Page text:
The storyline eventually gets down to a claustrophobic face-off between Kate and the man from the sea. Kate is horrified to discover what her amorous guest is really up to. Heinrich’s ability to separate his professional duties from his personal life keeps him on task. But Heinrich also gives Kate an opening to survive, something he has so far allowed no one. Is it perhaps his expression of ‘true love?’ When Kate fights back it’s not out of revenge or feminist empowerment, but a frenzied near-panic. This is high-quality thriller entertainment.
Complementing the restricted options on Storm Island — two cottages and barely any contact with the outside world — are convincing scenes of Inspector Godliman’s stumbling progress. For an opening set during the Battle of Britain, Marquand and his production staff mount big crowd scenes at a railroad hub. The Needle’s flight across Scotland sees him dispatching pursuers left and right while on the move by train, motorcycle and hitchhike. The beautiful but harsh Isle of Mull stands in for author Follett’s Storm Island. Considering the level of realism maintained throughout, we’re surprised to see the show using anachronistic helicopters, as did the near-fantasy escapist war epic Where Eagles Dare.
Christopher Cazenove is appropriately bitter and abusive as the husband with the injured legs and warped personality. In small parts are Bill Nighy, who is just starting out his feature career, and actor Sam Kydd, putting in his final film performance. Young Philip Martin Brown plays a serviceman who remembers Heinrich Faber’s face and is therefore Godliman’s best hope for capturing the spy. But Faber is just too smart for all of them. One apparent mistake is probably not a mistake at all. Heinrich Faber slays with his stiletto yet never spills a single drop of blood on himself. Is it a special technique? I suppose that’s why they call him The Needle. ‘Pardon me, would you put this absorbent cloth on your stomach so I can stab you? Thanks ever so.”
The IMDB details an alternate, extended final scene (spoiler) which may or may not be more satisfying than the somewhat abrupt finish carried by all versions of the film that I have seen, including this disc: “In the last scene, the helicopter arrives and lands, there is a conversation with the commander about the radio transmission being interrupted and finally the child arrives and reunites with his mother.” I guess that finish was considered too conventional, but it might have felt nice to see the brave Kate and the persevering Godliman enjoy a moment of relief.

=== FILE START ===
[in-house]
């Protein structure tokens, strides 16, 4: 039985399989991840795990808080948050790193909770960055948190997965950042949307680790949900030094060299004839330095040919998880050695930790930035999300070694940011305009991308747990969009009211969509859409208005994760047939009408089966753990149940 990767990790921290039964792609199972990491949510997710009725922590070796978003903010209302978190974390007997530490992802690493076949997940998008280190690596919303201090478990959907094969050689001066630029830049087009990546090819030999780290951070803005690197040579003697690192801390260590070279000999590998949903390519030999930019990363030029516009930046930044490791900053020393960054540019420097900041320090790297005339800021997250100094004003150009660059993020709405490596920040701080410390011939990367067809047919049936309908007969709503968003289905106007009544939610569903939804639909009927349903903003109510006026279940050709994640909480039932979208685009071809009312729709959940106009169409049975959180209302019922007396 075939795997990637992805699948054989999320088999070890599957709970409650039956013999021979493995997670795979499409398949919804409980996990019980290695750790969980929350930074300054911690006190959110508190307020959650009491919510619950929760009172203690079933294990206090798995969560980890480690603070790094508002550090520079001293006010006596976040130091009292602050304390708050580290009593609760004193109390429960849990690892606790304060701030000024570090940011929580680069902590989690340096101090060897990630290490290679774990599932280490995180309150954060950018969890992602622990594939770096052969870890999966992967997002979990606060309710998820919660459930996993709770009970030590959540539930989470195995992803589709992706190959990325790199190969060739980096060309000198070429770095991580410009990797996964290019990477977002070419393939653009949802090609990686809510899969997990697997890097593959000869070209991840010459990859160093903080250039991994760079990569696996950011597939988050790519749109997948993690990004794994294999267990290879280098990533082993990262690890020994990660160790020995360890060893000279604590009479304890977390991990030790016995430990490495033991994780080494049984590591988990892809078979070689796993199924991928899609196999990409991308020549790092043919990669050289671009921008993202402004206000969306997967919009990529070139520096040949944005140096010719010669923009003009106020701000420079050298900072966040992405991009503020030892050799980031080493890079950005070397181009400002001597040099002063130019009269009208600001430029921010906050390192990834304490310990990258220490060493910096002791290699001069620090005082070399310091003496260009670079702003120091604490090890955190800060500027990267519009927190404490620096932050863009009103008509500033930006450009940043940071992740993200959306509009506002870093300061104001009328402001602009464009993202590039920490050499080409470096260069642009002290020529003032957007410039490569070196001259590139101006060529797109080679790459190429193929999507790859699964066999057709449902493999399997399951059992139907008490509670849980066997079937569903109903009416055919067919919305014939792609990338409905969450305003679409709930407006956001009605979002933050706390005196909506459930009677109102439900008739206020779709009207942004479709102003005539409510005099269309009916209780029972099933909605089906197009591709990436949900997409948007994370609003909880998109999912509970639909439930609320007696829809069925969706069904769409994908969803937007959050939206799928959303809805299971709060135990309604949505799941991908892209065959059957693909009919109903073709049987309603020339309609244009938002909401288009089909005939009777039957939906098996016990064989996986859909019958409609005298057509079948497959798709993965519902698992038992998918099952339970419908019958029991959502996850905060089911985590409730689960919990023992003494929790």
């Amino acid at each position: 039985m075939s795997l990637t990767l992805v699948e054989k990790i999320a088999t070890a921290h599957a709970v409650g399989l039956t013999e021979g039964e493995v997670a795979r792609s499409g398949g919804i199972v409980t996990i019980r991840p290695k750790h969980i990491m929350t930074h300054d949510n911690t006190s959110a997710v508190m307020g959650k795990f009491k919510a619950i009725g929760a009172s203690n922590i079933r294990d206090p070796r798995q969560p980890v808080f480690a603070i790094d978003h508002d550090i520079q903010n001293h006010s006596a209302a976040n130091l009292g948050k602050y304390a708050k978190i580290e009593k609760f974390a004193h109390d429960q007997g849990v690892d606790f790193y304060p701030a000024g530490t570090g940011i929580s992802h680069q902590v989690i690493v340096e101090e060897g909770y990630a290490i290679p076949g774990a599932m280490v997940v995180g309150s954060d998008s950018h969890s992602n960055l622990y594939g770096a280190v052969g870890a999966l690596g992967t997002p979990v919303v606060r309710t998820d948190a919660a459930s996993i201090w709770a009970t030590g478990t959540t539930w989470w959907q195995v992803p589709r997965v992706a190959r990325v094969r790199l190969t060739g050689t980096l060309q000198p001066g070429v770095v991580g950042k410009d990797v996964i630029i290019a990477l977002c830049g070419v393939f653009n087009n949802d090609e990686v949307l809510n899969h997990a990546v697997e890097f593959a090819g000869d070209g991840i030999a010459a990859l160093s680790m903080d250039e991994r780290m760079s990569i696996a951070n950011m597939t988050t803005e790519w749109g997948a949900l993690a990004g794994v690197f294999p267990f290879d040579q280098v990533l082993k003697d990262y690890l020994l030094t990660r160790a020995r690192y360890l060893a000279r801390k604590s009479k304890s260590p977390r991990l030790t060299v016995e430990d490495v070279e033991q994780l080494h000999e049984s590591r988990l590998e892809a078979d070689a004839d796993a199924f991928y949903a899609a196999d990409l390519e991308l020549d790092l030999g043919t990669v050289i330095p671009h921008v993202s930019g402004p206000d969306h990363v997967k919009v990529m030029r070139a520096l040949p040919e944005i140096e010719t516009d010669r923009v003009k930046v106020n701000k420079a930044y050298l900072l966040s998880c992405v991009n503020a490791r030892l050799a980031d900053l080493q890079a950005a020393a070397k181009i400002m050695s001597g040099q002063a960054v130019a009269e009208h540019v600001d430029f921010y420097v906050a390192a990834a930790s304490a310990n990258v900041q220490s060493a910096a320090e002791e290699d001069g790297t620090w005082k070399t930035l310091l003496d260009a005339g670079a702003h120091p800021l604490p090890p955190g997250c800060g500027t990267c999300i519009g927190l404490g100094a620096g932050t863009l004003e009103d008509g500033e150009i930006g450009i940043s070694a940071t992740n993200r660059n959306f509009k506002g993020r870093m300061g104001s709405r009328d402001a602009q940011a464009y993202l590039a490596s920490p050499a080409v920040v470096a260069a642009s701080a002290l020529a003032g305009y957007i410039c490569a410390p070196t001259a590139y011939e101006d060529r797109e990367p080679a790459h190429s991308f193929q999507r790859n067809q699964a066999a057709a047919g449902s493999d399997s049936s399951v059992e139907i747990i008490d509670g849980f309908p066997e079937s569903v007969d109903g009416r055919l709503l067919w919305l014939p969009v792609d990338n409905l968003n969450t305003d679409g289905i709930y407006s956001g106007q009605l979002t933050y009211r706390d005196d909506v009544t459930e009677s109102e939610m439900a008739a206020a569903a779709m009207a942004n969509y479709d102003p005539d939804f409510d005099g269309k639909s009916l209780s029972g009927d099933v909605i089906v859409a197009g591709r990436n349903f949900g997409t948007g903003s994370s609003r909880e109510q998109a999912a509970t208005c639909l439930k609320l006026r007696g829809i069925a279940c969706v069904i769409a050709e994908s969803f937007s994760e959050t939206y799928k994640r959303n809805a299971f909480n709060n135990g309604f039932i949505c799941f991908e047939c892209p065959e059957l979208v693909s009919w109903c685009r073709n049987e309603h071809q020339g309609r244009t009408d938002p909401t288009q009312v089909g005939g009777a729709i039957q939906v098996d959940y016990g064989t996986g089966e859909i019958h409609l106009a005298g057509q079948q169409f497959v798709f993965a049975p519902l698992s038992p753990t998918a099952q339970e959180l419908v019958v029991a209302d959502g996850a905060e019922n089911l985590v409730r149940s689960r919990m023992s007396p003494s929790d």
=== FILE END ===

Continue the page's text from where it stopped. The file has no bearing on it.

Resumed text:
The Twilight Time Blu-ray of Eye of the Needle is a big improvement over older DVDs and cable versions — the film’s dark, foggy surface once came off as dank and murky in standard NTSC scans. HD’s contrast range and sharpness allows us to appreciate the nuances in Alan Hume’s sensitive camerawork. We also appreciate Wilfred Shingleton’s production design, especially the neighboring lighthouse that reminds us of the mystery windmill in Hitchcock’s Foreign Correspondent.
TT offers an extra bargain with its Isolated Score Track for Miklos Rozsa’s penultimate feature score, an appropriately lush and emotional backing for Kate’s dilemma. Music expert Jon Burlingame is on hand on the feature commentary with Julie Kirgo and hosted by Nick Redman, remarking on the film’s transformation of familiar spy situations into something more memorable. Kirgo’s insert liner notes delve into the Rozsa connection as well as the genre and romantic angles.
On a scale of Excellent, Good, Fair, and Poor,
Eye of the Needle Blu-ray rates:
Supplements: Isolated Score Track; commentary with Jon Burlingame, Julie Kirgo and Nick Redman; trailer, Julie Kirgo liner notes.
Deaf and Hearing Impaired Friendly? YES; Subtitles: English (feature only)
Packaging: One Blu-ray in Keep case
Reviewed: October 22, 2016
Text © Copyright 2016 Glenn Erickson